[CentOS] died again

Thu Nov 28 07:17:10 UTC 2013
Michael Hennebry <hennebry at web.cs.ndsu.nodak.edu>

On Thu, 28 Nov 2013, Eliezer Croitoru wrote:

> The first thing is to check voltage in the BIOS.
> Then if it's by percentage 12V should be between 11.9 to 12.1 when these
> are quite not the best thing to have if possible.
> Also take a look at the 3V and 5V to make sure that all the voltage in
> the machine is in the acceptable percentage which should be about 1-3%
> off the 12.0 3.0 5.0
> ( It should be there in the BIOS)

'Tis there.
Don't remember what it said, except that 12v was 12.0v.

> The next step is to verify that the memory is not in high "performance"
> settings which can be high voltage or unverified settings.
> Most D865GBFL should work with most memory chips and cards out of the box.
> I do not remember if these boards do have memory settings in jumpers but
> since it's a P4 I would assume it's possible to see those (not yet
> finished to read the whole 142 pdf).

The one I found is 98 pages.

> Try to adjust the agp Aperture size to lower then 64MB (16).

I saw something about aperature size.
Is it how many memory addresses allocated to AGP?

> The next step will be to restore the bios defaults settings and
> disabling the 1.44 (unless you have one).

That means the floppy drive?
I have one.

> Also don't be tempted to replace this beast with a ARM\ATOM or any other
> suggestion that might not understand what a 3.2 P4 can do that the BEST
> ATOM cpu cannot.

Not tempted.  My machine was somewhat high-end when I got it.

> I do not know where you live at and there-for the price can vary from
> one place to another and which can be over 200$ and over 300$.

Fargo, ND.

> This machine is not described as Linux compatible by INTEL and which can
> or cannot be a reason for anything and the change of Plug And Play flag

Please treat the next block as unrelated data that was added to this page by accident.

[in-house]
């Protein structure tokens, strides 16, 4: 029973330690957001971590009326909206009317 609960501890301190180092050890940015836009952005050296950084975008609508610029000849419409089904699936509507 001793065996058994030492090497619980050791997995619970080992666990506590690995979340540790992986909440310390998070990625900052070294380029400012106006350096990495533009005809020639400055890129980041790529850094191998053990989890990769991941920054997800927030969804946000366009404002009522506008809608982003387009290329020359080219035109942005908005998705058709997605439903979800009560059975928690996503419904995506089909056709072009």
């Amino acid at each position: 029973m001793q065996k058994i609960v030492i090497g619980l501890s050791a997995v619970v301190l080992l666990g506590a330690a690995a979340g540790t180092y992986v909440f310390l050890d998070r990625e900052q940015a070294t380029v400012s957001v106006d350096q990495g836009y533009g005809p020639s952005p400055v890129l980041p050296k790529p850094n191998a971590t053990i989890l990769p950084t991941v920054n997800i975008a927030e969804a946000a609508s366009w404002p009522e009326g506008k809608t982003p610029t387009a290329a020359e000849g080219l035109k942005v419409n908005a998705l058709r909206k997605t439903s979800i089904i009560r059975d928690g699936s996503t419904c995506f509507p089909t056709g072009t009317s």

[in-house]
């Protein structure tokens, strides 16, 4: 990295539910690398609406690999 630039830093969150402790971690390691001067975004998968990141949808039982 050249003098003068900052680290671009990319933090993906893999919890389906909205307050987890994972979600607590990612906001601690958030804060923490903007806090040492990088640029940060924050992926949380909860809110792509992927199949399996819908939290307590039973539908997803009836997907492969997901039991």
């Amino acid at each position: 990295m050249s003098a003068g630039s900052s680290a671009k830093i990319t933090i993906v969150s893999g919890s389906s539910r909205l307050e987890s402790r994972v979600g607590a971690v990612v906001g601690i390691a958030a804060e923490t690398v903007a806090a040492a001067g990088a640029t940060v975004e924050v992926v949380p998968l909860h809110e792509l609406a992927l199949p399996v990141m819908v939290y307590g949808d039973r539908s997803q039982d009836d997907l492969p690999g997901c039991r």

> in the bios might help to solve some problems\issues.

The current setting, which I think is the default,
is Plug and Play OS no, which meands that
the BIOS configures things instead of the OS.

> It is possible that the power supply was a bit loaded using two disk
> devices and which can cause some system freezes when a high load is
> there on it for a long period of time.

The second drive has been there for a long time.
It might have even been an option when I first got the machine.
There are still two empty slots on the rack.

> To make sure that the power supply is there and working properly not
> harming any hardware you should open the case (if it's an easy to open

I have no basis for comparing with other desktops,
but I can see that I will need to open it.

> one) while it's off the network grid and make sure that all capacitors
> are in a good shape.

> I am almost sure that this CPU is a 32bit and if you don't need(like


> many) the fancy GRAPHICS and some additions that was added to the latest
> and shiny releases of Fedora then 14 is just fine.

Even if F14 still got security updates,
I'd still want to know why CentOS has been crapping out on me.
It might affect F14 eventually.

> The basic badblocks tool can help you discover if there is a problem
> with the software accessing any of the drives.
> Note that it happens that access to a DISK can be because of a cable
> sometimes.

I got a bunch of orphan node once,
but since then, fsck has been giving the partition a clean bill of health.

> In a case you want to make sure that the problem is in another level
> then the DISK you can try to work with a LIVE dvd\cd not touching any
> DISK IO while working on the PC.(this machine do not have USB boot
> support the last time I checked).

Michael   hennebry at web.cs.ndsu.NoDak.edu
"On Monday, I'm gonna have to tell my kindergarten class,
whom I teach not to run with scissors,
that my fiance ran me through with a broadsword."  --  Lily